The students presented projects in the school library and answered interview questions they had prepared for. Twenty-five teams were chosen to proceed to the regional history fair, and 18 committed to participate.

Seventh-graders Ryan Darschewski and Emilio Munoz chose a poster project – “Fleeing Genocide in Sudan.”

“We learned about how the life was of a refugee or a lost boy – the point of view of someone fleeing from the genocide in Sudan,” Munoz said.

“We picked this topic because it was interesting and fairly recent – in the 2000s – and the kids going through this were about our age.”

“We learned about the lifestyle changes they had to make to survive as they walked from one refugee camp to another,” Darschewski said. “We learned about where they are now since the war ended.”

Eighth-grade partners Tessa Monger and Brayden Westphal chose a documentary on the George Rogers Clark Campaign.

“I learned that he had played a big role in the Revolutionary War,” Monger said.

“We wanted to do something harder so it would give us a better chance of getting in (the regionals),” Westphal said. “It also had some Illinois and Indiana history to it.”

“They really want to win the $1,000 college scholarship awarded for an entry on Indiana history,” Pol said.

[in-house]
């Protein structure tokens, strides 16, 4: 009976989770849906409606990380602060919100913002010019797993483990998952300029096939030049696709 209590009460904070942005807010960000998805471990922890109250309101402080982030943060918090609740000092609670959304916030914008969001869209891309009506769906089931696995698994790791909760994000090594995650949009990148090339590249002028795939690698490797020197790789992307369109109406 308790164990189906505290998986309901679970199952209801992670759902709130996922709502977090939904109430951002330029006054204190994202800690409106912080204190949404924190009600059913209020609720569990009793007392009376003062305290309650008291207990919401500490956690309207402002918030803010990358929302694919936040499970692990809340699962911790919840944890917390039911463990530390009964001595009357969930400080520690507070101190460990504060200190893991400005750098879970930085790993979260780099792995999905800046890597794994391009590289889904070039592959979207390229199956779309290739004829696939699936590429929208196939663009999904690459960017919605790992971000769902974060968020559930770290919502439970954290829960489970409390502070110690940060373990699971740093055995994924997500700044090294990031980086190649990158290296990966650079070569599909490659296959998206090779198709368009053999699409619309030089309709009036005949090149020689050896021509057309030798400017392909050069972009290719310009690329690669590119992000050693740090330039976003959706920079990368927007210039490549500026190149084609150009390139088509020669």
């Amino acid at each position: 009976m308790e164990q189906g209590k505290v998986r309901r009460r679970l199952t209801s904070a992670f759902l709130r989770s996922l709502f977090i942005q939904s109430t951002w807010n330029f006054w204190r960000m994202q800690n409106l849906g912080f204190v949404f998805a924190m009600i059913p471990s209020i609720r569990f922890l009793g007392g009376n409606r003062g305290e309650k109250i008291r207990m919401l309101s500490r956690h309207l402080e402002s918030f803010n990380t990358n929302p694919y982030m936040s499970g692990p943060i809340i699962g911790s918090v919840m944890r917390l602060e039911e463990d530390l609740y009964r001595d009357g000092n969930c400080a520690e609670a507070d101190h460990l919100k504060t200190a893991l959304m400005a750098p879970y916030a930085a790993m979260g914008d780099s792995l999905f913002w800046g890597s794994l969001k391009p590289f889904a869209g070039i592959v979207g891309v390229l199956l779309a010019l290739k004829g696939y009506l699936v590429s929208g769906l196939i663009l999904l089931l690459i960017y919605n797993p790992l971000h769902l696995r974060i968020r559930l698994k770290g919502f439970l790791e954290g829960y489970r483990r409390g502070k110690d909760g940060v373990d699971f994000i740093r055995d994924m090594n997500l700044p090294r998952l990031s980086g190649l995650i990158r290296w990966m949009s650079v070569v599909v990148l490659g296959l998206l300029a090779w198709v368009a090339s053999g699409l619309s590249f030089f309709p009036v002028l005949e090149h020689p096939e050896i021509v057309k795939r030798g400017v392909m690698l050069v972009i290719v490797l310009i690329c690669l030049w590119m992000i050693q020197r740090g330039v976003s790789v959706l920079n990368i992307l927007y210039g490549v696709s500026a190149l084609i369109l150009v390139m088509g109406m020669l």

Westphal pointed out that Clark had several siblings, including youngest brother, William, who co-led the Lewis and Clark Expedition. Monger said several schools in Indiana are named after George Rogers Clark.

Kamar Scully and Dianna Lyon created a poster titled “Breaking Barriers – Underground Railroad” for their project.

“I wanted to learn more about the Underground Railroad because it’s important to my family’s history,” Scully said.

“I learned more about how the Underground Railroad functioned and how other abolitionists, including Levi Coffin whose section was in Indiana, were involved.”

They also learned that they also went to Canada – “They just didn’t stay in the United States,” Lyon said.

Lyon and another student, Jeremiah Allen, were partners last year and advanced to state competition. Their history project was a website about the Samurai arsenal, as the theme was Japan.

This year Allen, who has an aptitude for technology, is advancing to the regional level again with another website titled “The Armenian Genocide.”